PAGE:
Any means & plans the client may have about
carrying out the risk behavior
Controls: internal & external that are stopping the
client from undertaking the risk behavior
Precipitating factors
Conflict; break-up of relationship; health crisis
Performing the Assessment (cont’d)
• Observations during the Interview:
• Level of anxiety; desperation; despair; sense of
hopelessness; contact with reality
• Appearance & behavior (neat/dirty, attitude
toward officer, nervous mannerisms)
• Thought Content (preoccupations, delusions,
suspicions, paranoia, nonsensical thought)
• Manner of speech (easy, reluctant, silent,
confused, pressured)
Performing the Assessment (cont’d)
• Observations (cont’d):
• Perceptual abnormalities (visual, mental, tactile,
auditory or olfactory hallucinations;
depersonalized or perceptual realities)
• Affect-prevailing emotional tone (happiness,
sadness, anxiety, flat affect, suspicion)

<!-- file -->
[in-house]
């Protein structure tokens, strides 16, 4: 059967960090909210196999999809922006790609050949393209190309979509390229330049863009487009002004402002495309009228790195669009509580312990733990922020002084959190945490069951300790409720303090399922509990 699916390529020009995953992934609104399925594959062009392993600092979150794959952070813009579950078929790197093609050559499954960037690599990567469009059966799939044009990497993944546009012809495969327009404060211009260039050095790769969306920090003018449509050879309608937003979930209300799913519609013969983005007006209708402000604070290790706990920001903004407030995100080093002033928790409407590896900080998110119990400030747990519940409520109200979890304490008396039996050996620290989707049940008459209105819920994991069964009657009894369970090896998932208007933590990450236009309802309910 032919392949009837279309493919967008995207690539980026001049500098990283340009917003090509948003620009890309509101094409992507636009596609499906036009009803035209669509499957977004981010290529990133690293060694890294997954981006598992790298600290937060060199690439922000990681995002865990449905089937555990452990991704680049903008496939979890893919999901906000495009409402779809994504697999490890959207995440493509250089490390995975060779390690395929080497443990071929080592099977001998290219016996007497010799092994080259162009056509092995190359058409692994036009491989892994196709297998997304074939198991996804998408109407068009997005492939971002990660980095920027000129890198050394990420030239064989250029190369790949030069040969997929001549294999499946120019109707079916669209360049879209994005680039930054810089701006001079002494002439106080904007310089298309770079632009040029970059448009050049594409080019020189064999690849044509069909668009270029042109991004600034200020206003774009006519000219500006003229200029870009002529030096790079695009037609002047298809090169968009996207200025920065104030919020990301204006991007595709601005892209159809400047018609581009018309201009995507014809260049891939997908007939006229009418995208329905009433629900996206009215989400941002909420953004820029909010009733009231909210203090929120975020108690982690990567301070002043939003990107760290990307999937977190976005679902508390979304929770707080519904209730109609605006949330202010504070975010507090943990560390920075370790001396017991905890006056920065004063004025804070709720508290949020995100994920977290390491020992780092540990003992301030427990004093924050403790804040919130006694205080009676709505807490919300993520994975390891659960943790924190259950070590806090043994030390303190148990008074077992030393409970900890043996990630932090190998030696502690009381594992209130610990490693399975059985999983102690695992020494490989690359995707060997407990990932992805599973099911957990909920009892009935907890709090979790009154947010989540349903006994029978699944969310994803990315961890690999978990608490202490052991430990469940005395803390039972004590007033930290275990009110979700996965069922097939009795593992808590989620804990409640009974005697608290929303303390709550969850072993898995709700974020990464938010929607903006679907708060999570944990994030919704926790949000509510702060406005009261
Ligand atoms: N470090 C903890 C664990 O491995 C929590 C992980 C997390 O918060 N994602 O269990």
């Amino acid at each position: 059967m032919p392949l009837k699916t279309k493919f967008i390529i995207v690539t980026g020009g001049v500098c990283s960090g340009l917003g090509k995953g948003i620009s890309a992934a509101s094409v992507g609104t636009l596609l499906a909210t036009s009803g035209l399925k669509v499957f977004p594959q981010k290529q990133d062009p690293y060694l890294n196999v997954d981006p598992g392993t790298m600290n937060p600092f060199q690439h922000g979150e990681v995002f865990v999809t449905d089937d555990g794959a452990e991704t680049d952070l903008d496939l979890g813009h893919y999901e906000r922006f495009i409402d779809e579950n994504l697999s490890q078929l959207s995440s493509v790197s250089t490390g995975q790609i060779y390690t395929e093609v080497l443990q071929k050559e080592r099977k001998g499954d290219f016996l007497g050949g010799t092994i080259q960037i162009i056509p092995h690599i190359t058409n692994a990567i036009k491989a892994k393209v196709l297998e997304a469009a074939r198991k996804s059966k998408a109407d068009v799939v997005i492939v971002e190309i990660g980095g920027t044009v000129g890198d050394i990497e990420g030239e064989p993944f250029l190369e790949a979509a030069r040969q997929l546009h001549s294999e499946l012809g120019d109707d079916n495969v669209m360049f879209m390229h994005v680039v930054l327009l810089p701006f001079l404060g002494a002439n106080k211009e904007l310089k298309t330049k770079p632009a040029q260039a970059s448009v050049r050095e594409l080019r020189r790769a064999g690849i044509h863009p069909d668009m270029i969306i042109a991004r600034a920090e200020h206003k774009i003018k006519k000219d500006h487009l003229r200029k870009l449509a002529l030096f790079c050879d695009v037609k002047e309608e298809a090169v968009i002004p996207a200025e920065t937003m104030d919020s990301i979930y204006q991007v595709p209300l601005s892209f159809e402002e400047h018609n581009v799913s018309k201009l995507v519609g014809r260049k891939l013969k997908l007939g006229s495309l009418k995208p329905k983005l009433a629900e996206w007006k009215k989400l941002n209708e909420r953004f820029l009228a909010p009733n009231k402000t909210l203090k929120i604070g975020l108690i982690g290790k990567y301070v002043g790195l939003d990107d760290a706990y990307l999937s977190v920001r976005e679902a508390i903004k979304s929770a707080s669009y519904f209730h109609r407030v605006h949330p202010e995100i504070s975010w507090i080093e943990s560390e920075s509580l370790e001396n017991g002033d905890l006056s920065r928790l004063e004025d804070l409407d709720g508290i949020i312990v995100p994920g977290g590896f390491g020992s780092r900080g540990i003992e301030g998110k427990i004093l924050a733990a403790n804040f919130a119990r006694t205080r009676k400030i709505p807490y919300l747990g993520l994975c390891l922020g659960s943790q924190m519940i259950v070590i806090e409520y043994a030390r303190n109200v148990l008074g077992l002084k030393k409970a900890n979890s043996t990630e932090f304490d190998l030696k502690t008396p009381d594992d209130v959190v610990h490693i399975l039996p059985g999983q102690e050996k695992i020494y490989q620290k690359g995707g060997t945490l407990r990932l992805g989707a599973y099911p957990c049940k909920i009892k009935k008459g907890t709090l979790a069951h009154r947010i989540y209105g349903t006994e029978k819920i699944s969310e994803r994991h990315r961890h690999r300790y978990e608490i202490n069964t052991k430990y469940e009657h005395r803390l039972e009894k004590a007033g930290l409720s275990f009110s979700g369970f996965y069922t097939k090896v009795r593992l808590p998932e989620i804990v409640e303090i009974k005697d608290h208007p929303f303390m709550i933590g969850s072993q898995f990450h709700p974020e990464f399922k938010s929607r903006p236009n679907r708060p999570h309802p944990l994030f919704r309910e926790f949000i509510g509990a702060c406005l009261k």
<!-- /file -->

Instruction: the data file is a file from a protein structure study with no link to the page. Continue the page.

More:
• Concentration
• Cognitive-intellectual functions (alert, drowsy,
Performing the Assessment (cont’d)
• Protective Factors (or contraindications)
Coping skills; hopeful attitude toward the future;
strong social support or connectedness
• Focusing is the most essential skill & technique at this
stage, while allowing the client to express the
overwhelming flood of emotions.
Focusing technique can elicit more coherent
information for assessment, as well as, help the client
pull themselves together cognitively and emotionally.
A focused interview can serve as a instrument of both
assessment and intervention.
“If I had no sense of humor, I would long ago
have committed suicide.”
― Mahatma Gandhi
Gather Baseline Statistics
Sarpy County Nebraska:
– From 2006 through 2008 there was a 400%